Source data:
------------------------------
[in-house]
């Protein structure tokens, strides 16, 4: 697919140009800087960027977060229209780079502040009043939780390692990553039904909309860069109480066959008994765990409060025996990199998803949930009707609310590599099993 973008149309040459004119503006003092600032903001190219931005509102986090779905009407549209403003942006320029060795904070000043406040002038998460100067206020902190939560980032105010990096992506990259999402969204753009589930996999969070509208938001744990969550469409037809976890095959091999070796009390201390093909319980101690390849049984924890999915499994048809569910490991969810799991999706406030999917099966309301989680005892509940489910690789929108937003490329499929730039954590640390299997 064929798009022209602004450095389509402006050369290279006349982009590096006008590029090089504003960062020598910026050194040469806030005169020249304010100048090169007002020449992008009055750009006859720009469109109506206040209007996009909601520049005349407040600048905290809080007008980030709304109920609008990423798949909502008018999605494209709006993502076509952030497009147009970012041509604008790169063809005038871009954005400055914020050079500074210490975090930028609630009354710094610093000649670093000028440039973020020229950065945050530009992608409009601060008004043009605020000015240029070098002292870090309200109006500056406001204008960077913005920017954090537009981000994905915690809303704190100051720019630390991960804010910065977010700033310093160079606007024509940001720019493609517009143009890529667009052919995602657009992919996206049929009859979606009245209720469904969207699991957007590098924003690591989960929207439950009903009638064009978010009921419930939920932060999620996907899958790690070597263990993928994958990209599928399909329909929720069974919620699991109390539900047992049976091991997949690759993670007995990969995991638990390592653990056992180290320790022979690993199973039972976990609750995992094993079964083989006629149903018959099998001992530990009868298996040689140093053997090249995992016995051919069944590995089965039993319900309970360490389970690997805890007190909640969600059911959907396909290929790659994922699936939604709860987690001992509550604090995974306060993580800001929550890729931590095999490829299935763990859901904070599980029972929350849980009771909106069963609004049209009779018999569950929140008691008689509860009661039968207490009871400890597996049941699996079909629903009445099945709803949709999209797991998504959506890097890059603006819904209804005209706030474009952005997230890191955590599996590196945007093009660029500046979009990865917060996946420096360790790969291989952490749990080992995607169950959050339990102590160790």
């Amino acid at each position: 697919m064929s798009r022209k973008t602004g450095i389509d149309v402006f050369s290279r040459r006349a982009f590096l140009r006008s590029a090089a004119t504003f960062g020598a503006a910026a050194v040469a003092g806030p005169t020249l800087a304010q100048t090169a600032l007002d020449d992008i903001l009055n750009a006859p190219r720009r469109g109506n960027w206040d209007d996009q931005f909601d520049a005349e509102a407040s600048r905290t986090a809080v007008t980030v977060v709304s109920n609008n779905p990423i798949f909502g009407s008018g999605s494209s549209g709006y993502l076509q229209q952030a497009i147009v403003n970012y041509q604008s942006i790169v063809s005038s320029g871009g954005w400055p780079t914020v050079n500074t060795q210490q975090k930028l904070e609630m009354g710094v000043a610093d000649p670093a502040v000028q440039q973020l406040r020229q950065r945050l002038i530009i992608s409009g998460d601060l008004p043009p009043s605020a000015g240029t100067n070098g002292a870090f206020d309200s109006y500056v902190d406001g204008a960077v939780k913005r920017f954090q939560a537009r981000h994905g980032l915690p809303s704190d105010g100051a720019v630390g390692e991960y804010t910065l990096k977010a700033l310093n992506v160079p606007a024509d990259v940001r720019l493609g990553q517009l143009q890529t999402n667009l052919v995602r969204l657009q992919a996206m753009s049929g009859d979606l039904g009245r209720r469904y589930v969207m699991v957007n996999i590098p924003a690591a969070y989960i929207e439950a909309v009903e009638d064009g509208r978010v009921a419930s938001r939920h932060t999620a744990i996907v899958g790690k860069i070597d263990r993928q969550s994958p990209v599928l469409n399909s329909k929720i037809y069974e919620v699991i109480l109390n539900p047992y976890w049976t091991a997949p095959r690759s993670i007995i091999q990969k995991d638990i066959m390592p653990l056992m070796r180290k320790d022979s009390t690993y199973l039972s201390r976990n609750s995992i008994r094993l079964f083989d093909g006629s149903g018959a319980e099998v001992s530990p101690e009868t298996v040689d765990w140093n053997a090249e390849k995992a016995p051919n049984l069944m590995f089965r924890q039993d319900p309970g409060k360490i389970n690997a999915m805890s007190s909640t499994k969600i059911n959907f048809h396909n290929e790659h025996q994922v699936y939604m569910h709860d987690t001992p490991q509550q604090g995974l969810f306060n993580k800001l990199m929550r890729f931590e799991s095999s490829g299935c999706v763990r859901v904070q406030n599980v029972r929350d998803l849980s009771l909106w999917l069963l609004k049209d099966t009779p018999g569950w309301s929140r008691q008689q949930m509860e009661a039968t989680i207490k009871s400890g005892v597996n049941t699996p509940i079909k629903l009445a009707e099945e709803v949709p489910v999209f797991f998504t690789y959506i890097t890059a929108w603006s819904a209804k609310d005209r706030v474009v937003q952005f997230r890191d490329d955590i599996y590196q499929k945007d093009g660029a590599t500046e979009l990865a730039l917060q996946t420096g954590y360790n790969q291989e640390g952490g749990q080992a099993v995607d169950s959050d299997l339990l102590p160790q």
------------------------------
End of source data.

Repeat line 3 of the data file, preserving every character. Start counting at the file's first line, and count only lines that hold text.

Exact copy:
């Amino acid at each position: 697919m064929s798009r022209k973008t602004g450095i389509d149309v402006f050369s290279r040459r006349a982009f590096l140009r006008s590029a090089a004119t504003f960062g020598a503006a910026a050194v040469a003092g806030p005169t020249l800087a304010q100048t090169a600032l007002d020449d992008i903001l009055n750009a006859p190219r720009r469109g109506n960027w206040d209007d996009q931005f909601d520049a005349e509102a407040s600048r905290t986090a809080v007008t980030v977060v709304s109920n609008n779905p990423i798949f909502g009407s008018g999605s494209s549209g709006y993502l076509q229209q952030a497009i147009v403003n970012y041509q604008s942006i790169v063809s005038s320029g871009g954005w400055p780079t914020v050079n500074t060795q210490q975090k930028l904070e609630m009354g710094v000043a610093d000649p670093a502040v000028q440039q973020l406040r020229q950065r945050l002038i530009i992608s409009g998460d601060l008004p043009p009043s605020a000015g240029t100067n070098g002292a870090f206020d309200s109006y500056v902190d406001g204008a960077v939780k913005r920017f954090q939560a537009r981000h994905g980032l915690p809303s704190d105010g100051a720019v630390g390692e991960y804010t910065l990096k977010a700033l310093n992506v160079p606007a024509d990259v940001r720019l493609g990553q517009l143009q890529t999402n667009l052919v995602r969204l657009q992919a996206m753009s049929g009859d979606l039904g009245r209720r469904y589930v969207m699991v957007n996999i590098p924003a690591a969070y989960i929207e439950a909309v009903e009638d064009g509208r978010v009921a419930s938001r939920h932060t999620a744990i996907v899958g790690k860069i070597d263990r993928q969550s994958p990209v599928l469409n399909s329909k929720i037809y069974e919620v699991i109480l109390n539900p047992y976890w049976t091991a997949p095959r690759s993670i007995i091999q990969k995991d638990i066959m390592p653990l056992m070796r180290k320790d022979s009390t690993y199973l039972s201390r976990n609750s995992i008994r094993l079964f083989d093909g006629s149903g018959a319980e099998v001992s530990p101690e009868t298996v040689d765990w140093n053997a090249e390849k995992a016995p051919n049984l069944m590995f089965r924890q039993d319900p309970g409060k360490i389970n690997a999915m805890s007190s909640t499994k969600i059911n959907f048809h396909n290929e790659h025996q994922v699936y939604m569910h709860d987690t001992p490991q509550q604090g995974l969810f306060n993580k800001l990199m929550r890729f931590e799991s095999s490829g299935c999706v763990r859901v904070q406030n599980v029972r929350d998803l849980s009771l909106w999917l069963l609004k049209d099966t009779p018999g569950w309301s929140r008691q008689q949930m509860e009661a039968t989680i207490k009871s400890g005892v597996n049941t699996p509940i079909k629903l009445a009707e099945e709803v949709p489910v999209f797991f998504t690789y959506i890097t890059a929108w603006s819904a209804k609310d005209r706030v474009v937003q952005f997230r890191d490329d955590i599996y590196q499929k945007d093009g660029a590599t500046e979009l990865a730039l917060q996946t420096g954590y360790n790969q291989e640390g952490g749990q080992a099993v995607d169950s959050d299997l339990l102590p160790q």